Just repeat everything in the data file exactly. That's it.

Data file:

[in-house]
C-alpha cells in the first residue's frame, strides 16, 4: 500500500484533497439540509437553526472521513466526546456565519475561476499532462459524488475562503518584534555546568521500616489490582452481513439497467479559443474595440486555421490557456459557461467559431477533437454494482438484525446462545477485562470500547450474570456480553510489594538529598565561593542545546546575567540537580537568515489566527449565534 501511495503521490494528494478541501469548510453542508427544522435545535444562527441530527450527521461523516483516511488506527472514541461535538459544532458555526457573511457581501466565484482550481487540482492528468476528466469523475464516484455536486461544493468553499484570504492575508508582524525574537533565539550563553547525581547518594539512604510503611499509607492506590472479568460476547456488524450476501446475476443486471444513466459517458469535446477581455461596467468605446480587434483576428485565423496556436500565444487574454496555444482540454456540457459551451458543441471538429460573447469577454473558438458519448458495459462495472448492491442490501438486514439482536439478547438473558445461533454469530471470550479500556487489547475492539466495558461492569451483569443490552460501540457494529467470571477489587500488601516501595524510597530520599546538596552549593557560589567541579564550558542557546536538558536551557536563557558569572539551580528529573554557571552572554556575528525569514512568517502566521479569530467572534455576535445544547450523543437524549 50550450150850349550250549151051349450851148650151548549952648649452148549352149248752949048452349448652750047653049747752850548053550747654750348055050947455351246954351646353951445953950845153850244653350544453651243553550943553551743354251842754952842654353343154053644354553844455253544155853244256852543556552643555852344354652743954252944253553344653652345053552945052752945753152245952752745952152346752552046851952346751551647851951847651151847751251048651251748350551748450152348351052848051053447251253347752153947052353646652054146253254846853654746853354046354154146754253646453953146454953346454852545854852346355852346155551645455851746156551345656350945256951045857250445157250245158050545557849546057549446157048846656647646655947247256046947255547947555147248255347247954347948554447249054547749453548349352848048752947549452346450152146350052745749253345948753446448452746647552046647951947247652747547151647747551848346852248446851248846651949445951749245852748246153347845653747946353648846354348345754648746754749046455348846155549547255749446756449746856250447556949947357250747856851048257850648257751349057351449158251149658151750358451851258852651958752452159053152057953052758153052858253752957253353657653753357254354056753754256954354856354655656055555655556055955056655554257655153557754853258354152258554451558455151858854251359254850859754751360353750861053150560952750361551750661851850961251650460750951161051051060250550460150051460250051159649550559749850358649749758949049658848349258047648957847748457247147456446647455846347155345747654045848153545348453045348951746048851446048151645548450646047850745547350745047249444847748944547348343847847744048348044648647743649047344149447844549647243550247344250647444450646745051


[in-house]
C-alpha cells in the first residue's frame, strides 16, 4: 500500500484533497439540509437553526472521513466526546456565519475561476499532462459524488475562503518584534555546568521500616489490582452481513439497467479559443474595440486555421490557456459557461467559431477533437454494482438484525446462545477485562470500547450474570456480553510489594538529598565561593542545546546575567540537580537568515489566527449565534 501511495503521490494528494478541501469548510453542508427544522435545535444562527441530527450527521461523516483516511488506527472514541461535538459544532458555526457573511457581501466565484482550481487540482492528468476528466469523475464516484455536486461544493468553499484570504492575508508582524525574537533565539550563553547525581547518594539512604510503611499509607492506590472479568460476547456488524450476501446475476443486471444513466459517458469535446477581455461596467468605446480587434483576428485565423496556436500565444487574454496555444482540454456540457459551451458543441471538429460573447469577454473558438458519448458495459462495472448492491442490501438486514439482536439478547438473558445461533454469530471470550479500556487489547475492539466495558461492569451483569443490552460501540457494529467470571477489587500488601516501595524510597530520599546538596552549593557560589567541579564550558542557546536538558536551557536563557558569572539551580528529573554557571552572554556575528525569514512568517502566521479569530467572534455576535445544547450523543437524549 50550450150850349550250549151051349450851148650151548549952648649452148549352149248752949048452349448652750047653049747752850548053550747654750348055050947455351246954351646353951445953950845153850244653350544453651243553550943553551743354251842754952842654353343154053644354553844455253544155853244256852543556552643555852344354652743954252944253553344653652345053552945052752945753152245952752745952152346752552046851952346751551647851951847651151847751251048651251748350551748450152348351052848051053447251253347752153947052353646652054146253254846853654746853354046354154146754253646453953146454953346454852545854852346355852346155551645455851746156551345656350945256951045857250445157250245158050545557849546057549446157048846656647646655947247256046947255547947555147248255347247954347948554447249054547749453548349352848048752947549452346450152146350052745749253345948753446448452746647552046647951947247652747547151647747551848346852248446851248846651949445951749245852748246153347845653747946353648846354348345754648746754749046455348846155549547255749446756449746856250447556949947357250747856851048257850648257751349057351449158251149658151750358451851258852651958752452159053152057953052758153052858253752957253353657653753357254354056753754256954354856354655656055555655556055955056655554257655153557754853258354152258554451558455151858854251359254850859754751360353750861053150560952750361551750661851850961251650460750951161051051060250550460150051460250051159649550559749850358649749758949049658848349258047648957847748457247147456446647455846347155345747654045848153545348453045348951746048851446048151645548450646047850745547350745047249444847748944547348343847847744048348044648647743649047344149447844549647243550247344250647444450646745051